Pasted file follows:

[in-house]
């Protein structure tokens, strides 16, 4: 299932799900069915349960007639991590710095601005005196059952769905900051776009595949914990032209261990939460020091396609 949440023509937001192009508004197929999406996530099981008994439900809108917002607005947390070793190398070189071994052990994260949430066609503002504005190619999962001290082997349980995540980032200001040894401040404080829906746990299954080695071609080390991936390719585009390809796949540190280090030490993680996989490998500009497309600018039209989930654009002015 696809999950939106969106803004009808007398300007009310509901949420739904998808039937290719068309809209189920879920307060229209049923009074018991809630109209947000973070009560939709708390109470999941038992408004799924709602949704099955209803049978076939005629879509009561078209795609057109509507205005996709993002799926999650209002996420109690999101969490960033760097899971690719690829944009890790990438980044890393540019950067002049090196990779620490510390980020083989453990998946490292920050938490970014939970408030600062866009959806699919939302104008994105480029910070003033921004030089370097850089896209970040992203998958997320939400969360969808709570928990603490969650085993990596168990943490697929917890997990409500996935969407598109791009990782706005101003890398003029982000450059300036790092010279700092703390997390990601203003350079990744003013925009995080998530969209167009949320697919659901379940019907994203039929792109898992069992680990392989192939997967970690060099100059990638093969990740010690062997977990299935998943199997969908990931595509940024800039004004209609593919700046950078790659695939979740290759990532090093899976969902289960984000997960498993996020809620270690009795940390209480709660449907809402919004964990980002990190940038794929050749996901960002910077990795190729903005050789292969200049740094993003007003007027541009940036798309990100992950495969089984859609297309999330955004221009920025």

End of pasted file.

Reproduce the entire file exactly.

[in-house]
């Protein structure tokens, strides 16, 4: 299932799900069915349960007639991590710095601005005196059952769905900051776009595949914990032209261990939460020091396609 949440023509937001192009508004197929999406996530099981008994439900809108917002607005947390070793190398070189071994052990994260949430066609503002504005190619999962001290082997349980995540980032200001040894401040404080829906746990299954080695071609080390991936390719585009390809796949540190280090030490993680996989490998500009497309600018039209989930654009002015 696809999950939106969106803004009808007398300007009310509901949420739904998808039937290719068309809209189920879920307060229209049923009074018991809630109209947000973070009560939709708390109470999941038992408004799924709602949704099955209803049978076939005629879509009561078209795609057109509507205005996709993002799926999650209002996420109690999101969490960033760097899971690719690829944009890790990438980044890393540019950067002049090196990779620490510390980020083989453990998946490292920050938490970014939970408030600062866009959806699919939302104008994105480029910070003033921004030089370097850089896209970040992203998958997320939400969360969808709570928990603490969650085993990596168990943490697929917890997990409500996935969407598109791009990782706005101003890398003029982000450059300036790092010279700092703390997390990601203003350079990744003013925009995080998530969209167009949320697919659901379940019907994203039929792109898992069992680990392989192939997967970690060099100059990638093969990740010690062997977990299935998943199997969908990931595509940024800039004004209609593919700046950078790659695939979740290759990532090093899976969902289960984000997960498993996020809620270690009795940390209480709660449907809402919004964990980002990190940038794929050749996901960002910077990795190729903005050789292969200049740094993003007003007027541009940036798309990100992950495969089984859609297309999330955004221009920025």